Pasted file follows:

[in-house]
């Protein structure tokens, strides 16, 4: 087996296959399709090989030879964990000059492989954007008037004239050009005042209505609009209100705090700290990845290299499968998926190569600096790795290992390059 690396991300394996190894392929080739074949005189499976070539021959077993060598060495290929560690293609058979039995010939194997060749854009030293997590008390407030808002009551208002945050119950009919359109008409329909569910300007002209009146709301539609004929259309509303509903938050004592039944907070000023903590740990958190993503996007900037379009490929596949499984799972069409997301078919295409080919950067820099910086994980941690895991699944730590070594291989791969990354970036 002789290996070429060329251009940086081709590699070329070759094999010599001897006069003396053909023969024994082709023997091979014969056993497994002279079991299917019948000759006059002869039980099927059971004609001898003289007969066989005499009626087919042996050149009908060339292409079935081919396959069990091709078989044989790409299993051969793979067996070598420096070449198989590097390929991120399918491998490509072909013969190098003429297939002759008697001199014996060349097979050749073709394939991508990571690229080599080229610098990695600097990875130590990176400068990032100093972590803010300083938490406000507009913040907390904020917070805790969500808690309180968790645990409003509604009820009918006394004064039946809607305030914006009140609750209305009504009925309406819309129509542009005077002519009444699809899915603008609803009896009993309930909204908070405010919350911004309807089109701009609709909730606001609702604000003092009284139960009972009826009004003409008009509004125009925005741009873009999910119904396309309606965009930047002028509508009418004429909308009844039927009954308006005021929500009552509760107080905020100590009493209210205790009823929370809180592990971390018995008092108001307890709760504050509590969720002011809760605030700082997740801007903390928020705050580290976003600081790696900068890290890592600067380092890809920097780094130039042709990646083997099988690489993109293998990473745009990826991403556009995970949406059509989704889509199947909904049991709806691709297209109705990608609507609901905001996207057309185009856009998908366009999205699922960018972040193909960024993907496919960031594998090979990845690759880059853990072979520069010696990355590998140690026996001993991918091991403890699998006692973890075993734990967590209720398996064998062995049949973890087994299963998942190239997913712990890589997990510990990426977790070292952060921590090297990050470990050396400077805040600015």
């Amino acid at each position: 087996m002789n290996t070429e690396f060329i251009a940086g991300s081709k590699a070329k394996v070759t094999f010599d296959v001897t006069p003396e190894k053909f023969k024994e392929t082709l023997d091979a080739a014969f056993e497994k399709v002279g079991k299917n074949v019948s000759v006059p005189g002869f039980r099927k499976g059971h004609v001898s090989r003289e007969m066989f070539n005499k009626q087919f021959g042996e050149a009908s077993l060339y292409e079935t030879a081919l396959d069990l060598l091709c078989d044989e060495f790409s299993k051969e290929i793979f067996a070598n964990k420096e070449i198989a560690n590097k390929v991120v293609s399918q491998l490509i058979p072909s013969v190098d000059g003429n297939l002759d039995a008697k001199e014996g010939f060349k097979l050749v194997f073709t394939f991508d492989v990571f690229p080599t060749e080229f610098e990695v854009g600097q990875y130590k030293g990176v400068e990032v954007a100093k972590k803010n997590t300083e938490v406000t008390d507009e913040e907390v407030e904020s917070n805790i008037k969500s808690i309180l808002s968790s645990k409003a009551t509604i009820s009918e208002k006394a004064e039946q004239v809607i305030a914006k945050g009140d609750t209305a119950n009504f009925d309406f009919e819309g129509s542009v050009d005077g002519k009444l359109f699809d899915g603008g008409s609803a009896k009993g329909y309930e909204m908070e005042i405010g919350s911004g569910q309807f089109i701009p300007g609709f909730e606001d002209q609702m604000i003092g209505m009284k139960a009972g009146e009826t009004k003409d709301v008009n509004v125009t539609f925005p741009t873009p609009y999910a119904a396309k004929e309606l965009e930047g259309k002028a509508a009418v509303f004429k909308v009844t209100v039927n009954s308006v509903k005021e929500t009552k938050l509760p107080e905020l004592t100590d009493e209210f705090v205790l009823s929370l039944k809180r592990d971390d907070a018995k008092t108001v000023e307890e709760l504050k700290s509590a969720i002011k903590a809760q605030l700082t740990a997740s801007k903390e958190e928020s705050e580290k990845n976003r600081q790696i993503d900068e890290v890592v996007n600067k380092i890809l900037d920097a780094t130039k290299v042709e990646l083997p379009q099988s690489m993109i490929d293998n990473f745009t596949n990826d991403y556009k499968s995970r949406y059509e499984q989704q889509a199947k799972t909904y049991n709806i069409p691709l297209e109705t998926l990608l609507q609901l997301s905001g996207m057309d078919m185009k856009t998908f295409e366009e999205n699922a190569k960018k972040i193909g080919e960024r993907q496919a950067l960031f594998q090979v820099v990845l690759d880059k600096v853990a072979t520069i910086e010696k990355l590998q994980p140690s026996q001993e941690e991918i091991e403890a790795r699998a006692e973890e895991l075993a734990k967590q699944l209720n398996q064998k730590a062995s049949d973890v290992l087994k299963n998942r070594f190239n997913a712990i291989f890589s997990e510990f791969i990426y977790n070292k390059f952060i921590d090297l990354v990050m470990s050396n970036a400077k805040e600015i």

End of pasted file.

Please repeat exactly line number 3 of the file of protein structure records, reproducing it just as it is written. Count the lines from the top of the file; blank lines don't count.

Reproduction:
């Amino acid at each position: 087996m002789n290996t070429e690396f060329i251009a940086g991300s081709k590699a070329k394996v070759t094999f010599d296959v001897t006069p003396e190894k053909f023969k024994e392929t082709l023997d091979a080739a014969f056993e497994k399709v002279g079991k299917n074949v019948s000759v006059p005189g002869f039980r099927k499976g059971h004609v001898s090989r003289e007969m066989f070539n005499k009626q087919f021959g042996e050149a009908s077993l060339y292409e079935t030879a081919l396959d069990l060598l091709c078989d044989e060495f790409s299993k051969e290929i793979f067996a070598n964990k420096e070449i198989a560690n590097k390929v991120v293609s399918q491998l490509i058979p072909s013969v190098d000059g003429n297939l002759d039995a008697k001199e014996g010939f060349k097979l050749v194997f073709t394939f991508d492989v990571f690229p080599t060749e080229f610098e990695v854009g600097q990875y130590k030293g990176v400068e990032v954007a100093k972590k803010n997590t300083e938490v406000t008390d507009e913040e907390v407030e904020s917070n805790i008037k969500s808690i309180l808002s968790s645990k409003a009551t509604i009820s009918e208002k006394a004064e039946q004239v809607i305030a914006k945050g009140d609750t209305a119950n009504f009925d309406f009919e819309g129509s542009v050009d005077g002519k009444l359109f699809d899915g603008g008409s609803a009896k009993g329909y309930e909204m908070e005042i405010g919350s911004g569910q309807f089109i701009p300007g609709f909730e606001d002209q609702m604000i003092g209505m009284k139960a009972g009146e009826t009004k003409d709301v008009n509004v125009t539609f925005p741009t873009p609009y999910a119904a396309k004929e309606l965009e930047g259309k002028a509508a009418v509303f004429k909308v009844t209100v039927n009954s308006v509903k005021e929500t009552k938050l509760p107080e905020l004592t100590d009493e209210f705090v205790l009823s929370l039944k809180r592990d971390d907070a018995k008092t108001v000023e307890e709760l504050k700290s509590a969720i002011k903590a809760q605030l700082t740990a997740s801007k903390e958190e928020s705050e580290k990845n976003r600081q790696i993503d900068e890290v890592v996007n600067k380092i890809l900037d920097a780094t130039k290299v042709e990646l083997p379009q099988s690489m993109i490929d293998n990473f745009t596949n990826d991403y556009k499968s995970r949406y059509e499984q989704q889509a199947k799972t909904y049991n709806i069409p691709l297209e109705t998926l990608l609507q609901l997301s905001g996207m057309d078919m185009k856009t998908f295409e366009e999205n699922a190569k960018k972040i193909g080919e960024r993907q496919a950067l960031f594998q090979v820099v990845l690759d880059k600096v853990a072979t520069i910086e010696k990355l590998q994980p140690s026996q001993e941690e991918i091991e403890a790795r699998a006692e973890e895991l075993a734990k967590q699944l209720n398996q064998k730590a062995s049949d973890v290992l087994k299963n998942r070594f190239n997913a712990i291989f890589s997990e510990f791969i990426y977790n070292k390059f952060i921590d090297l990354v990050m470990s050396n970036a400077k805040e600015i």